Windows 10 will introduce advanced user authentication features, said Matthew Aldridge, solutions architect at Webroot. “The Identity Protection and Access Control feature is likely to make a big difference to all users as it brings two-factor authentication to the masses,” he said.
“Microsoft has clearly considered the rise in BYOD by introducing the Data Loss Prevention (DLP) feature. Through enabling the containerisation of applications and encryption of corporate data as soon as it arrives on the device, it is far harder for sensitive company information to fall into the wrong hands, whether this is by accident or through a targeted attack,” he said.
And he praised whitelisting features which, although not new to Windows, have been implemented better in Windows 10. “Microsoft is finally embracing this and are giving IT administrators the tools they need to achieve a real-world corporate application whitelisting deployment. This single step could almost eradicate the risk of infection through standalone malware executables, leaving only highly advanced attack vectors remaining for exploitation,” he said.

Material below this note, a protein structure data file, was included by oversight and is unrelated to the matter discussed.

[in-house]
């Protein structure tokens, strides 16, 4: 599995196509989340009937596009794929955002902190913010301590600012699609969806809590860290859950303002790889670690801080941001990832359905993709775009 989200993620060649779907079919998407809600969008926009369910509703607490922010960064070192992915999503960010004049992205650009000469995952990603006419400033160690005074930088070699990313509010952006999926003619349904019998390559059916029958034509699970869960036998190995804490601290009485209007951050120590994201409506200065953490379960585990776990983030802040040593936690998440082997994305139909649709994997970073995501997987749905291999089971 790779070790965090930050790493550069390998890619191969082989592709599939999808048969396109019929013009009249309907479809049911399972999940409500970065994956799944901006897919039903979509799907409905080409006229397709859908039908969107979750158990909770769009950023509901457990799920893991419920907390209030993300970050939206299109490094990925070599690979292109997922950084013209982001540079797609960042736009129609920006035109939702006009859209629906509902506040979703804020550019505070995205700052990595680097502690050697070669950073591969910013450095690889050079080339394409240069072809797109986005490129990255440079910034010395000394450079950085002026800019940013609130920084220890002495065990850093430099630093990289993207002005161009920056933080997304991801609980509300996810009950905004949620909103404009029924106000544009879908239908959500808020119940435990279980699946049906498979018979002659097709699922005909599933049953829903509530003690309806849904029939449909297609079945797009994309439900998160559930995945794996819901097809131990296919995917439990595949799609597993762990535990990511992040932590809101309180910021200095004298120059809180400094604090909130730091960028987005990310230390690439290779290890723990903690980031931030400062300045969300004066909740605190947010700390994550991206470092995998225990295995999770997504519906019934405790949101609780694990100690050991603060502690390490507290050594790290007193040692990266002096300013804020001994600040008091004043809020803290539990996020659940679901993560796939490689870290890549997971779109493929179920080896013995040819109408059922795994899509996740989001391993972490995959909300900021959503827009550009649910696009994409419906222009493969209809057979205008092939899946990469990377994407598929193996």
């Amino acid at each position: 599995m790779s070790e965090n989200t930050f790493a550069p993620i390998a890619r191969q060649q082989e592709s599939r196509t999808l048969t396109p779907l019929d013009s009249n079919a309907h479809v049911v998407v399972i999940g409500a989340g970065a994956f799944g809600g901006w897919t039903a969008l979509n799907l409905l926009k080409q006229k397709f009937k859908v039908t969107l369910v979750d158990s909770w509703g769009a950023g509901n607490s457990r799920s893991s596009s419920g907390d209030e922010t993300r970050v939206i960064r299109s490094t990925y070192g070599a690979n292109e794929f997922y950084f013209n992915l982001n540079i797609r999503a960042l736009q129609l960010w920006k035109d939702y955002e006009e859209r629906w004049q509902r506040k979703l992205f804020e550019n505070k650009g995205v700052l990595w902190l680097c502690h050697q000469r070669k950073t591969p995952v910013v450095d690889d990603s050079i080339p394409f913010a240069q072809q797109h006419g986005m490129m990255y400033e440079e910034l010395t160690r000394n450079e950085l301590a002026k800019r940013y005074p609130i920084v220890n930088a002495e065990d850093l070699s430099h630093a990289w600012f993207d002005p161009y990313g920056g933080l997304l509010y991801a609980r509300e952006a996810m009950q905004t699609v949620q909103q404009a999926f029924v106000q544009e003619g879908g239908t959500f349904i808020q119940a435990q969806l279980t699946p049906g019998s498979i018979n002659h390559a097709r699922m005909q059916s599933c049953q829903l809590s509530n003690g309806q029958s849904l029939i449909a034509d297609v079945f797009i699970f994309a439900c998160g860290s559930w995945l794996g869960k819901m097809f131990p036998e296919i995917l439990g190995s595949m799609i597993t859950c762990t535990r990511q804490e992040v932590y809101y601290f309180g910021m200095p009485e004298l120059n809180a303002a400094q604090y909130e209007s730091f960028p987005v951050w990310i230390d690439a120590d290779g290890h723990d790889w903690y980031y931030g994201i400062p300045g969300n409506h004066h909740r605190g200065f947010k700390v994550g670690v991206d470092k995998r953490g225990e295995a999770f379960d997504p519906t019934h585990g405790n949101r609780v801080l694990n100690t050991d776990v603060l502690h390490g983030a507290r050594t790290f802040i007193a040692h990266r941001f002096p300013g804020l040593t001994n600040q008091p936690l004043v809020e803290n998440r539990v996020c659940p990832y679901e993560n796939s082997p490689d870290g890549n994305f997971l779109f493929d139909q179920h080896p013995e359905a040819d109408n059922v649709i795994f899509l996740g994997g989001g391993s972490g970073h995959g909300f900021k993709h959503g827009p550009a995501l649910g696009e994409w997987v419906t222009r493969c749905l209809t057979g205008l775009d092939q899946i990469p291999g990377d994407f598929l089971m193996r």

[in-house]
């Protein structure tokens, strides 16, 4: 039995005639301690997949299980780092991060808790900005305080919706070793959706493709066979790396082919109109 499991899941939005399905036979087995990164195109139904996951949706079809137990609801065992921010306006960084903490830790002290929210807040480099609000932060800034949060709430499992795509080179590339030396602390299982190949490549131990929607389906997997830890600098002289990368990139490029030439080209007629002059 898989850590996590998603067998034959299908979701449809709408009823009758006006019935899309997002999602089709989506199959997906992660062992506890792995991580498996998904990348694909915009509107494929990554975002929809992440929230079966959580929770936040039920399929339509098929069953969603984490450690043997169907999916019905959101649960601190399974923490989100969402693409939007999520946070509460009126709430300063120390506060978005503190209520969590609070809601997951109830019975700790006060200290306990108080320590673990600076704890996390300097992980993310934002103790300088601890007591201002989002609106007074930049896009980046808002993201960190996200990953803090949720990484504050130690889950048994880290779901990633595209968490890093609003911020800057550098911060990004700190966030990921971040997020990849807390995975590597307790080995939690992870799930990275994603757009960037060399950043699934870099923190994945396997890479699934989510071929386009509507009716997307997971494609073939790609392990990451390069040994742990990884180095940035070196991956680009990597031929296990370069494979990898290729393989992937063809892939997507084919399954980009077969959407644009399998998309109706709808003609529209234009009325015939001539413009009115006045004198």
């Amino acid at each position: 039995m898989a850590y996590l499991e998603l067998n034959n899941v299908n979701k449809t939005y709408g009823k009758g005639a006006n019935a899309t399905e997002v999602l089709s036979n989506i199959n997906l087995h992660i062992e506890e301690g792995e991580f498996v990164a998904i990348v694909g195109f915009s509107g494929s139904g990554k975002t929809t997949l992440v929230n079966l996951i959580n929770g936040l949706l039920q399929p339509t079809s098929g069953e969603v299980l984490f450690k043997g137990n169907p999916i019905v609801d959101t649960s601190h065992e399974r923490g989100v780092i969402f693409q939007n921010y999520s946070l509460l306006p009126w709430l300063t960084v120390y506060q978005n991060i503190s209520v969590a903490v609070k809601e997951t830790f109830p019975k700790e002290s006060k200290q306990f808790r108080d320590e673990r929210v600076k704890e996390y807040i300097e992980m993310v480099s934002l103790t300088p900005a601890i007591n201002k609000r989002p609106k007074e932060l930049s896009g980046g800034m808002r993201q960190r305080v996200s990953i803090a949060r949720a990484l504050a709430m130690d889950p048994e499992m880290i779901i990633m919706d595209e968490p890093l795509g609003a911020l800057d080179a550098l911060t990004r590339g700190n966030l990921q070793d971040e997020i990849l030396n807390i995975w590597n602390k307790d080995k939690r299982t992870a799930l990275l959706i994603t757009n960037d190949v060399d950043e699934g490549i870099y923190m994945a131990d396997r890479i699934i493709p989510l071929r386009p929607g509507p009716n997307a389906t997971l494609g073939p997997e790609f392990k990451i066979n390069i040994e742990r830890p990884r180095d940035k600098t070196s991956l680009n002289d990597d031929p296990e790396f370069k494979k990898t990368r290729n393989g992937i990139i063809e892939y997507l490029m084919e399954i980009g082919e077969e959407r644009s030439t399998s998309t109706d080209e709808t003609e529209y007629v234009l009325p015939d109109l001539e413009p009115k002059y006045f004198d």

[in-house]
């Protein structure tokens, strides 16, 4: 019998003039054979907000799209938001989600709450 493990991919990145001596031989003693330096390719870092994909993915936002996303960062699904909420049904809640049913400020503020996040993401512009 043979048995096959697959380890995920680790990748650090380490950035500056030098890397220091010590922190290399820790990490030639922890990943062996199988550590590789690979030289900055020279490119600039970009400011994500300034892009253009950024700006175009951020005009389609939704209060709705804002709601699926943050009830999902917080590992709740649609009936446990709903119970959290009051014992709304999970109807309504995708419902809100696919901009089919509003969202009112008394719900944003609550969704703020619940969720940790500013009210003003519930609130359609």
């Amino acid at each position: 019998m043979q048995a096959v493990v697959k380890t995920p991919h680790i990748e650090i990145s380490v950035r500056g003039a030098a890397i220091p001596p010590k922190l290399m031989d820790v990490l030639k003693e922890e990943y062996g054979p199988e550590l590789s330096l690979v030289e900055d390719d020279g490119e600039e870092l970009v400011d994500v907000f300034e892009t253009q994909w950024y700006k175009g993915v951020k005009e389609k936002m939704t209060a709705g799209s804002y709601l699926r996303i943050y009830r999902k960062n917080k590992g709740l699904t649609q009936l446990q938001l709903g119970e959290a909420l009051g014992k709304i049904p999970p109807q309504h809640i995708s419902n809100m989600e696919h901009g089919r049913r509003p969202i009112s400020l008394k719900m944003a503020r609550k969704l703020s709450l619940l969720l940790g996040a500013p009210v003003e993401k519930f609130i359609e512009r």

However, security experts were quick to criticise Microsoft for its choices in the implementation of Wi-Fi Sense and automatic updates.
Wi-Fi sense is a feature which you will be automatically opted into if you use express set up when installing Windows 10. It will share your Wi-Fi credentials, in encrypted form, with everyone in your social media network.
“It is clear that this type of feature allows our contacts (which we don't always actually know) connect to the same network we're connected to and at the same time it can probably allow someone in our contacts list to force our device into connecting to an unsecure WiFi network,” said Amichai Shulman, CTO of Imperva.
Mark James, security specialist at ESET, added: “According to Microsoft the Wi-Fi password is sent over an encrypted connection and only provides internet access and no network access. However, how secure this is remains to be seen. In theory if the password is being sent then its capable of being compromised, the idea behind this is great for family and friends but not so great for most business environments.”
Gavin Millard, technical director of Tenable Network Security is cautious about the advantages of automatic updates. “Whilst auto-updating can dramatically reduce the risk of old vulnerabilities being leveraged to attack a system, if Microsoft releases a bad fix as we saw in the beta with Nvidia driver updates, headlines like ‘Windows 10 PatchGate' could be coming,” he said.
He also said that the inclusion of Defender anti-virus was a good concept but unfortunately questions are being raised about this anti-malware package as it comes out poorly in benchmarks.
And MWR's David Chismon said the inclusion of the digital assistant, Cortana, will not be broadly welcomed by corporate IT managers. “Cortana, the ‘virtual assistant' is likely to be disabled by many organisations through privacy fears from audio recordings or data being sent to Microsoft servers,” he said.